The finding that males have larger kidney sizes was consistent with most studies; however surprisingly there were no gender-related differences in renal length. (11,19) Gender differences in renal size can be accounted for by the disparity in body sizes as height and weight were independent predictors of renal size. Body surface area was the most sensitive indicator of renal size in our study, a finding which agrees both with literature and logic since organ size is unquestionably related to body size. (18) Similarly renal length, considered the single most important renal parameter significantly correlated with both body weight and height; weight however showed a stronger correlation. Both these variables were identified as independent predictors of renal length in our multivariate model. We infer from these findings that body habitus and built is a major predictor of renal size in healthy adults; some parameters may have greater impact than others but it is the amalgam of these anthropometric measurements which determines kidney size in a healthy individual.
Age also has an essential bearing as both physiology and anatomy of the human body alters with age. It is well established that by 70 years, as much as 30 -50% of cortical glomeruli atrophy; manifested by a progressive loss in renal mass. (20) While renal dimensions remained essentially unchanged in our study group between the decades of 30 to 60 years, a statistically significant decrease in all kidney measurements was observed in individuals over 70. This seems to suggest fairly rapid and accelerated decline in renal dimensions after 70 years of age with otherwise relative homogeneity throughout adult life. Post mortem studies have shown that the weight of kidney is up to 19% lower in elderly compared with young adults. (21) Different mechanisms including cellular senescence, glomerulosclerosis, tubulointerstitial fibrosis, vascular collapse and thickening, oxidative stress and alterations in cytokines and growth factors have been implicated in literature. (22,23)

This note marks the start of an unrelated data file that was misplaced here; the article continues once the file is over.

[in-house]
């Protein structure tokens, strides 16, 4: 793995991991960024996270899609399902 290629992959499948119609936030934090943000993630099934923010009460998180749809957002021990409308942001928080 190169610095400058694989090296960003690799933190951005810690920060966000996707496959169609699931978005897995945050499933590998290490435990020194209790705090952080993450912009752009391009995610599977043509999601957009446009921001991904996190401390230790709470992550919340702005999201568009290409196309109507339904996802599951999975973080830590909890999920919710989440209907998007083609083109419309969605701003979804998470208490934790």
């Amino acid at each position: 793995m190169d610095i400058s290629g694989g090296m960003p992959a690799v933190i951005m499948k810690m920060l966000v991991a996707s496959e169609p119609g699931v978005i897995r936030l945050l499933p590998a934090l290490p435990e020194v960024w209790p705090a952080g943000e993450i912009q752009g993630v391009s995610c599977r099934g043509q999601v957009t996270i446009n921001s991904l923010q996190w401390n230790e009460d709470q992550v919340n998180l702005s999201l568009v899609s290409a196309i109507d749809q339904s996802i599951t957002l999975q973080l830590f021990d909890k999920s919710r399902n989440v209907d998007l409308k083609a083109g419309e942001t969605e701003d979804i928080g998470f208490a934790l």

Kidney is one of the main organs affected by both hypertension and diabetes. A quarter of our population was hypertensive and had larger kidney sizes albeit the difference was not a significant one. Further analyses showed that these individuals had a statistically significant higher mean BMI of 29.8 (p=0.002) which may have accounted for the above disparity in kidney size; a finding consistent with Egberongbe, A.A., et al where the authors looked at effect on kidney volume in individuals with essential hypertension and no underlying kidney disease. (24) Larger body habitus with mean BMI of 28.9 in our diabetic population as compared to mean BMI 27.7 in healthy individuals could also, at least partially, explain for larger kidney dimensions in this subgroup of population. Abnormal glucose tolerance in itself has been associated with larger kidneys in literature; however, whether it does so in the setting of normal renal function is not established. (25) Our multivariate analysis failed to show either hypertension or diabetes as significant predictors of renal length which suggests increased weight and BMI to be confounding factors for the observed effect on univariate analyses.
As a secondary objective, we attempted to relate renal dimensions with its physiology as the major excretory organ. A significant positive correlation was observed to exist between kidney length and estimated GFR suggesting kidney dimensions to be reflective of functional renal capacity. Individuals with creatinine clearance less than 60 had 9% smaller kidney length and diminished volume signifying underlying total nephron loss. Studies comparing functional biometry in healthy individuals with those suffering from chronic kidney disease (CKD) as well as those looking at creatinine clearance among CKD patients have advocated the use of renal volume as the most sensitive marker to assess decline in renal function. (3, 8) However, importantly authors have suggested that in those with normal renal function, renal length supersedes all renal measurements, showing a positive correlation with renal function; consistent with the findings of our study. (26)
Though MRI-determined kidney length and volume are superior to sonographically determined kidney length but the associated high cost restricts its use in a resource limited country like ours. (7) Hence, knowing ultrasonic findings of normal renal parameters for respective population would help in evaluation and follow up of patients with chronic kidney disease.
Seven percent of the respondents in our initial study sample, with no history of kidney disease, were found to have moderate renal impairment with GFR < 60ml/min/1.73[m.sup.2] which corresponds to CKD stage 3. This finding in itself is very surprising and highlights possible underestimation of the incidence and prevalence of CKD among adults in our part of the world.